the late 1800s and early 1900s, logging was prevalent
on the Mendocino Coast. Trees were cut in the forest,
then moved to rivers and floated down to mills where
they could be cut into lumber; however, some of the
logs sank and were left there. These "sinker" logs
remained submerged for a hundred years or more. You
might think that they'd rot, but most of them didn't,
in fact, the waters preserved the tight-grain, first
growth redwood to perfection. In some cases, the wood
absorbs minerals and silt from the river, taking on
burgundy, purple, blue, black and yellow hues. When
local salvage operators realized that a treasure trove
of perfectly preserved redwood lay under the murky
waters of the river, they set about "reclaiming"
it. Using barges, like the one shown below,
salvagers popped the sinker logs from the murky river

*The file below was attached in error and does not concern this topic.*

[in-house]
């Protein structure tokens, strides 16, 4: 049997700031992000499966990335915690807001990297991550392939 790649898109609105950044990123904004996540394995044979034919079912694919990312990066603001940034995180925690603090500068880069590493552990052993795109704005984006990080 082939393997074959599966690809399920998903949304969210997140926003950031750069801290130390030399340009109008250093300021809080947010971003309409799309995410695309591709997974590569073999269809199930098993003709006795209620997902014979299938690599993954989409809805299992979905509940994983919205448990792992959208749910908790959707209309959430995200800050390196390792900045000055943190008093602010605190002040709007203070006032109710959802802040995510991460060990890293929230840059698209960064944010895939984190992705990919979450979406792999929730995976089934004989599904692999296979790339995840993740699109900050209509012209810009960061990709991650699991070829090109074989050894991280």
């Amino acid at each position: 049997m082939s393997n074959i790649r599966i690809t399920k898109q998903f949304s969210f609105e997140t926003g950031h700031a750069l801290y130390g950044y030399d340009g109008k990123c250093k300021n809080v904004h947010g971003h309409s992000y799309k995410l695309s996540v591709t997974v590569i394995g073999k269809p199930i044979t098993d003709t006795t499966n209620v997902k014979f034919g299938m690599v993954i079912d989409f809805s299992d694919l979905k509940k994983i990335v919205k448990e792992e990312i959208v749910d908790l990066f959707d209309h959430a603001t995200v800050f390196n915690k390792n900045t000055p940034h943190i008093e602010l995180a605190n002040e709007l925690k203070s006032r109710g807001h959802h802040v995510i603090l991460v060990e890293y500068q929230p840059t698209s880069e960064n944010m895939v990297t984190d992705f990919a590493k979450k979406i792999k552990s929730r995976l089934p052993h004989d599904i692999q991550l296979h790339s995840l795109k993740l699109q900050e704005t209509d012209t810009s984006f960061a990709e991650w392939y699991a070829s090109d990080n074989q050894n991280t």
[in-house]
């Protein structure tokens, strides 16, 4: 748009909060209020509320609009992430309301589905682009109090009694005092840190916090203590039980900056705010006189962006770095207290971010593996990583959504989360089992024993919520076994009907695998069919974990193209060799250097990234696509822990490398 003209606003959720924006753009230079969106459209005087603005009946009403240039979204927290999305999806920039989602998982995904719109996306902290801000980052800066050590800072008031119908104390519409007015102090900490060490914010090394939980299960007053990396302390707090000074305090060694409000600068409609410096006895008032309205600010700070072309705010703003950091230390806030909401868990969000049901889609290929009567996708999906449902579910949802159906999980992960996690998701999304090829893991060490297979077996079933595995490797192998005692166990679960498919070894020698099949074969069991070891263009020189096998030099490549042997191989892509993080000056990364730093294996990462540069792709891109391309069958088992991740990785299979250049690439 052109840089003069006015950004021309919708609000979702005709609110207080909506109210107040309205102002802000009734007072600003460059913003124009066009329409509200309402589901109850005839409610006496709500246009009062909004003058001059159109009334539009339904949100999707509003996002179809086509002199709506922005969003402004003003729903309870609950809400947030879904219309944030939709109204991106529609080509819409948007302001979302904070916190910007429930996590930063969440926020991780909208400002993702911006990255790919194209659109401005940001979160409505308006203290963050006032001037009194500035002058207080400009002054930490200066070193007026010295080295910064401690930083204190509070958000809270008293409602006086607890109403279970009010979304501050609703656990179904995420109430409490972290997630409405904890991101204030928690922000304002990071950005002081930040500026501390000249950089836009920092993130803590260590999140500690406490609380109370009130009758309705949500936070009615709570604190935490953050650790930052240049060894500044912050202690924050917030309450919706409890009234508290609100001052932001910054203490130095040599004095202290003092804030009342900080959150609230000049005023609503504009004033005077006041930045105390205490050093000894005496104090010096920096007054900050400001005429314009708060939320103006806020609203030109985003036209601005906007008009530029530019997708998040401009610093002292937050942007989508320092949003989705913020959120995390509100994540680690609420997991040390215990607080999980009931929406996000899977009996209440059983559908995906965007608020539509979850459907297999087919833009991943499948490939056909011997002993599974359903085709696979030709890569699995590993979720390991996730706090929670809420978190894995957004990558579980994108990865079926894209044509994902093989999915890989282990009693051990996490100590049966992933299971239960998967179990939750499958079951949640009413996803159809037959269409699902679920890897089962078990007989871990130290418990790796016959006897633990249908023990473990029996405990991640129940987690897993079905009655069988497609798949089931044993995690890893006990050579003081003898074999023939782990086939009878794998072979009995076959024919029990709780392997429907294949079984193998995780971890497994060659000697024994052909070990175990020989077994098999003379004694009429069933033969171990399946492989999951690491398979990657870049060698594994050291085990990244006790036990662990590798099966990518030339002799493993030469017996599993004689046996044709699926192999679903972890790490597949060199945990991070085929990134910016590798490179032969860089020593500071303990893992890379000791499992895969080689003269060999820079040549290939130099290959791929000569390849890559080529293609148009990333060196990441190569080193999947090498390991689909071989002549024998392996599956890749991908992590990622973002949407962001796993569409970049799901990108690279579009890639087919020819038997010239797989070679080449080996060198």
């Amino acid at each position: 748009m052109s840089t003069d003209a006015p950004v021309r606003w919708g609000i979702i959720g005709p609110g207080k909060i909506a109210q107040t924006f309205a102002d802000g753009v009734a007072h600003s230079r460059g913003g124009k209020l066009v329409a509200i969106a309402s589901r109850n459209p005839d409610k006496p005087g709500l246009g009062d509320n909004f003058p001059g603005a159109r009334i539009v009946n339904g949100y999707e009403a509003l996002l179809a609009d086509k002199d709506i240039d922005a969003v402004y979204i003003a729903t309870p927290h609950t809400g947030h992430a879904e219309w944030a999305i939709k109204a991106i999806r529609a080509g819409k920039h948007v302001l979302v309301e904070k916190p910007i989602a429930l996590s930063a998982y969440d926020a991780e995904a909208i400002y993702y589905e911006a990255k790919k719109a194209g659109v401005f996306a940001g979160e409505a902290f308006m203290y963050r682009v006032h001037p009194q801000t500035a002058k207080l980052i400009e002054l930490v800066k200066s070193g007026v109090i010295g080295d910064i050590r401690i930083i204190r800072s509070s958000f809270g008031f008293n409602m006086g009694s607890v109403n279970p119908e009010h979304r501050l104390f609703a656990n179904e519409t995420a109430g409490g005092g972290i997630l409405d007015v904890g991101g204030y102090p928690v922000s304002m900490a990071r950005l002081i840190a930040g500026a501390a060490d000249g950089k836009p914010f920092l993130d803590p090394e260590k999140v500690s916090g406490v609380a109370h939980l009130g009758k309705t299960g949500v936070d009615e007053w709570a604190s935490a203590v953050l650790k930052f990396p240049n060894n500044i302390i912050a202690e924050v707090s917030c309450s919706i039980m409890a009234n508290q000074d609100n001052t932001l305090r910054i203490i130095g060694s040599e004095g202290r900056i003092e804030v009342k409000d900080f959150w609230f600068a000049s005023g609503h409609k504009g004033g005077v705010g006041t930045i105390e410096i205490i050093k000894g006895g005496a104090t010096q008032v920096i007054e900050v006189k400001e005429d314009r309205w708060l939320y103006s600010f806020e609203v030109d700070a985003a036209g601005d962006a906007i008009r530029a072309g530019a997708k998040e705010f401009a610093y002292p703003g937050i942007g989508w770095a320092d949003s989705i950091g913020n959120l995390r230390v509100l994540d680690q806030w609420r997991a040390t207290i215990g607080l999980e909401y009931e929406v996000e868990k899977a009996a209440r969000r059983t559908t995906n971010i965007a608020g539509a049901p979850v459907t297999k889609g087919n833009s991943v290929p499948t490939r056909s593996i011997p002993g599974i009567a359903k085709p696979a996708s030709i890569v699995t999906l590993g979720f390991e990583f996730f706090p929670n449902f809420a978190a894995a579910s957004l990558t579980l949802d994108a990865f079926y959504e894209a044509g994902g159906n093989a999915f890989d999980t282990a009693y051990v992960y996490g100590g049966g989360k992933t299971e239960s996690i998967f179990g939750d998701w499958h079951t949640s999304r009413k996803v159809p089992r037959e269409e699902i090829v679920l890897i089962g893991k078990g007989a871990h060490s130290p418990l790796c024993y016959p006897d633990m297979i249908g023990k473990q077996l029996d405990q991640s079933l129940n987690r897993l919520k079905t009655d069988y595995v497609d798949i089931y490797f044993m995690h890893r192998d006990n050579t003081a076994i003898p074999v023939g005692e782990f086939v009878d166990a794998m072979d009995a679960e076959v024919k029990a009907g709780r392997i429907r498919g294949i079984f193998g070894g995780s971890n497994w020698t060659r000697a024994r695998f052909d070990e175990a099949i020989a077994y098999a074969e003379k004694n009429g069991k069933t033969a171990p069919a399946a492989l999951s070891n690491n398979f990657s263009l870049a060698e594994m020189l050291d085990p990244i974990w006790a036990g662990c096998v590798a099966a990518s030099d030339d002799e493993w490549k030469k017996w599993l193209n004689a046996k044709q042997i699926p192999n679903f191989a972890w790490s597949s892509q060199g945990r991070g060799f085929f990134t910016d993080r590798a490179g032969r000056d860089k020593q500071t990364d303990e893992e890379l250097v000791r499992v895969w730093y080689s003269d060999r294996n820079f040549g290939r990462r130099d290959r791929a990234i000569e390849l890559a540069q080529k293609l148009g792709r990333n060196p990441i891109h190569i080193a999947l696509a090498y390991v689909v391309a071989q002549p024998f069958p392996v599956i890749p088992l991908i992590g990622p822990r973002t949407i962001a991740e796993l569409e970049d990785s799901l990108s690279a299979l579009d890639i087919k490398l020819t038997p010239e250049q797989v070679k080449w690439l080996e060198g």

...and towed the
barge, logs and all, with a small outboard boat.
Here, the small boat is pushing the hefty barge
Smith, owner of Mendocino Superior Redwood, spent
hundreds of hours in a wetsuit, diving for "sinker"
logs in Mendocino County rivers.
the cut logs that didn't sink were abandoned along the
riverbanks. During our winter storms, the rivers
rise high enough to free these "floater" logs. Salvage
operators captured these logs on their way out to sea,
and anchored them at the riverbanks. When the waters
abated, the logs could be retreived.
Here's David now, "riding" a
floater log down Navarro River to the landing:
The logs are loaded onto
And after David is done
celebrating (shown below), they'll be taken to his